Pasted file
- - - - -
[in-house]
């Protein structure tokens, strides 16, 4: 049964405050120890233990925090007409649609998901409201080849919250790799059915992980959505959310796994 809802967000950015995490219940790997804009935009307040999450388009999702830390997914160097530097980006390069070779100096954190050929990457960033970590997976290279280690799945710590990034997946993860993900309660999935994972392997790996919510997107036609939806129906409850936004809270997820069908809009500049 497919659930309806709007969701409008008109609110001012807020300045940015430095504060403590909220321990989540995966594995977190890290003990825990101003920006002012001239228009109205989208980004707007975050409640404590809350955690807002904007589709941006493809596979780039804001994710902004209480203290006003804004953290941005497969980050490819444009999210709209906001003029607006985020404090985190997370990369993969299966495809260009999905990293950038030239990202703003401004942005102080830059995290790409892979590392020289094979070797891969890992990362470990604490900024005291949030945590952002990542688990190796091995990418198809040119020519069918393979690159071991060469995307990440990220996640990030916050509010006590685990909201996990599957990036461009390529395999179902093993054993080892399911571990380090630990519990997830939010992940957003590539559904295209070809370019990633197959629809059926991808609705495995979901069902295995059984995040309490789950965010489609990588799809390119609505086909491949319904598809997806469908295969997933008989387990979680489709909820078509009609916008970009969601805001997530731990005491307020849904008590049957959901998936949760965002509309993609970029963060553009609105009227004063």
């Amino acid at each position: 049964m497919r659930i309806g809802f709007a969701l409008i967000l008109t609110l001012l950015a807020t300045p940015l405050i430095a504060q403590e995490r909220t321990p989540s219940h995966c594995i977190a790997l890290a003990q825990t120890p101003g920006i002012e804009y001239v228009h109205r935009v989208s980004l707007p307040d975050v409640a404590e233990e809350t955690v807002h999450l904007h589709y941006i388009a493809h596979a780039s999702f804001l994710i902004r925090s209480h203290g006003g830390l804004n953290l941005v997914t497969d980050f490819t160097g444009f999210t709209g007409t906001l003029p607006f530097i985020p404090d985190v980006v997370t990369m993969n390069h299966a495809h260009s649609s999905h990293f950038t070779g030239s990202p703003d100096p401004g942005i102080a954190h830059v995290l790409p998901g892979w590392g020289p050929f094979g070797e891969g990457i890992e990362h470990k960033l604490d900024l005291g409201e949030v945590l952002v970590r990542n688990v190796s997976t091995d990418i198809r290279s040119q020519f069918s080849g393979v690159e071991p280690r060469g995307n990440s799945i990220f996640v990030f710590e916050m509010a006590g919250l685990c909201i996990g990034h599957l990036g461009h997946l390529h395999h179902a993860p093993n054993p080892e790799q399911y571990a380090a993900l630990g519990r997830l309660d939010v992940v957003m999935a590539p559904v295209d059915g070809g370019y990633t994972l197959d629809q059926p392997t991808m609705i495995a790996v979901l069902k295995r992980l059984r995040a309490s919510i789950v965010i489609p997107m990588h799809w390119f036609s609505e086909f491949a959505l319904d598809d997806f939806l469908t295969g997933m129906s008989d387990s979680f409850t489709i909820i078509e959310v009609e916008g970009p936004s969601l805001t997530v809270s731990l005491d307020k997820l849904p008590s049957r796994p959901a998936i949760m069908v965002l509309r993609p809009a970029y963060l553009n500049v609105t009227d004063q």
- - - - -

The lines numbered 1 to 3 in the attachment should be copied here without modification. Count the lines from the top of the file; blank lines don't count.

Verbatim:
[in-house]
């Protein structure tokens, strides 16, 4: 049964405050120890233990925090007409649609998901409201080849919250790799059915992980959505959310796994 809802967000950015995490219940790997804009935009307040999450388009999702830390997914160097530097980006390069070779100096954190050929990457960033970590997976290279280690799945710590990034997946993860993900309660999935994972392997790996919510997107036609939806129906409850936004809270997820069908809009500049 497919659930309806709007969701409008008109609110001012807020300045940015430095504060403590909220321990989540995966594995977190890290003990825990101003920006002012001239228009109205989208980004707007975050409640404590809350955690807002904007589709941006493809596979780039804001994710902004209480203290006003804004953290941005497969980050490819444009999210709209906001003029607006985020404090985190997370990369993969299966495809260009999905990293950038030239990202703003401004942005102080830059995290790409892979590392020289094979070797891969890992990362470990604490900024005291949030945590952002990542688990190796091995990418198809040119020519069918393979690159071991060469995307990440990220996640990030916050509010006590685990909201996990599957990036461009390529395999179902093993054993080892399911571990380090630990519990997830939010992940957003590539559904295209070809370019990633197959629809059926991808609705495995979901069902295995059984995040309490789950965010489609990588799809390119609505086909491949319904598809997806469908295969997933008989387990979680489709909820078509009609916008970009969601805001997530731990005491307020849904008590049957959901998936949760965002509309993609970029963060553009609105009227004063």
């Amino acid at each position: 049964m497919r659930i309806g809802f709007a969701l409008i967000l008109t609110l001012l950015a807020t300045p940015l405050i430095a504060q403590e995490r909220t321990p989540s219940h995966c594995i977190a790997l890290a003990q825990t120890p101003g920006i002012e804009y001239v228009h109205r935009v989208s980004l707007p307040d975050v409640a404590e233990e809350t955690v807002h999450l904007h589709y941006i388009a493809h596979a780039s999702f804001l994710i902004r925090s209480h203290g006003g830390l804004n953290l941005v997914t497969d980050f490819t160097g444009f999210t709209g007409t906001l003029p607006f530097i985020p404090d985190v980006v997370t990369m993969n390069h299966a495809h260009s649609s999905h990293f950038t070779g030239s990202p703003d100096p401004g942005i102080a954190h830059v995290l790409p998901g892979w590392g020289p050929f094979g070797e891969g990457i890992e990362h470990k960033l604490d900024l005291g409201e949030v945590l952002v970590r990542n688990v190796s997976t091995d990418i198809r290279s040119q020519f069918s080849g393979v690159e071991p280690r060469g995307n990440s799945i990220f996640v990030f710590e916050m509010a006590g919250l685990c909201i996990g990034h599957l990036g461009h997946l390529h395999h179902a993860p093993n054993p080892e790799q399911y571990a380090a993900l630990g519990r997830l309660d939010v992940v957003m999935a590539p559904v295209d059915g070809g370019y990633t994972l197959d629809q059926p392997t991808m609705i495995a790996v979901l069902k295995r992980l059984r995040a309490s919510i789950v965010i489609p997107m990588h799809w390119f036609s609505e086909f491949a959505l319904d598809d997806f939806l469908t295969g997933m129906s008989d387990s979680f409850t489709i909820i078509e959310v009609e916008g970009p936004s969601l805001t997530v809270s731990l005491d307020k997820l849904p008590s049957r796994p959901a998936i949760m069908v965002l509309r993609p809009a970029y963060l553009n500049v609105t009227d004063q």